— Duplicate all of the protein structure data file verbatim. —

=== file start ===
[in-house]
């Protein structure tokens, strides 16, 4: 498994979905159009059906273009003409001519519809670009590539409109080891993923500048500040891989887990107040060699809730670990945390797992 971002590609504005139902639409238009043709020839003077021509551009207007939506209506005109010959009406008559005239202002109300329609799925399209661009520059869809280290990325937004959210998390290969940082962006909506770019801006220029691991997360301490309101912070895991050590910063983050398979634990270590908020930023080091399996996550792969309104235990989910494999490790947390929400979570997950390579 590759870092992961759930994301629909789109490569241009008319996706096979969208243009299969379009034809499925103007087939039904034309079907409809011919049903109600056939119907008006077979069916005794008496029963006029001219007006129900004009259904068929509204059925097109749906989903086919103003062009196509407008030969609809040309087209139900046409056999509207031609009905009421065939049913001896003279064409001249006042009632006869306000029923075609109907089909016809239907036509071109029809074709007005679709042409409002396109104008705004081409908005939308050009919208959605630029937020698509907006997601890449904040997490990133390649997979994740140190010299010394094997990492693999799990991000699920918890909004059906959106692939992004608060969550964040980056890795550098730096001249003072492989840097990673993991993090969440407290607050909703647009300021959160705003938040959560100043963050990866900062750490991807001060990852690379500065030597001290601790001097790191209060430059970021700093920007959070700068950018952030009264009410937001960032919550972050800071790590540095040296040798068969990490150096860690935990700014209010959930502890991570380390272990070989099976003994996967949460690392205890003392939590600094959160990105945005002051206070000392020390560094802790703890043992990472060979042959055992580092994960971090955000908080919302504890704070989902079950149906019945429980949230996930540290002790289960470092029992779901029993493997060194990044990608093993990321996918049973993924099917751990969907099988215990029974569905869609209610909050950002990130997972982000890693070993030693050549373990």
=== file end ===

[in-house]
């Protein structure tokens, strides 16, 4: 498994979905159009059906273009003409001519519809670009590539409109080891993923500048500040891989887990107040060699809730670990945390797992 971002590609504005139902639409238009043709020839003077021509551009207007939506209506005109010959009406008559005239202002109300329609799925399209661009520059869809280290990325937004959210998390290969940082962006909506770019801006220029691991997360301490309101912070895991050590910063983050398979634990270590908020930023080091399996996550792969309104235990989910494999490790947390929400979570997950390579 590759870092992961759930994301629909789109490569241009008319996706096979969208243009299969379009034809499925103007087939039904034309079907409809011919049903109600056939119907008006077979069916005794008496029963006029001219007006129900004009259904068929509204059925097109749906989903086919103003062009196509407008030969609809040309087209139900046409056999509207031609009905009421065939049913001896003279064409001249006042009632006869306000029923075609109907089909016809239907036509071109029809074709007005679709042409409002396109104008705004081409908005939308050009919208959605630029937020698509907006997601890449904040997490990133390649997979994740140190010299010394094997990492693999799990991000699920918890909004059906959106692939992004608060969550964040980056890795550098730096001249003072492989840097990673993991993090969440407290607050909703647009300021959160705003938040959560100043963050990866900062750490991807001060990852690379500065030597001290601790001097790191209060430059970021700093920007959070700068950018952030009264009410937001960032919550972050800071790590540095040296040798068969990490150096860690935990700014209010959930502890991570380390272990070989099976003994996967949460690392205890003392939590600094959160990105945005002051206070000392020390560094802790703890043992990472060979042959055992580092994960971090955000908080919302504890704070989902079950149906019945429980949230996930540290002790289960470092029992779901029993493997060194990044990608093993990321996918049973993924099917751990969907099988215990029974569905869609209610909050950002990130997972982000890693070993030693050549373990």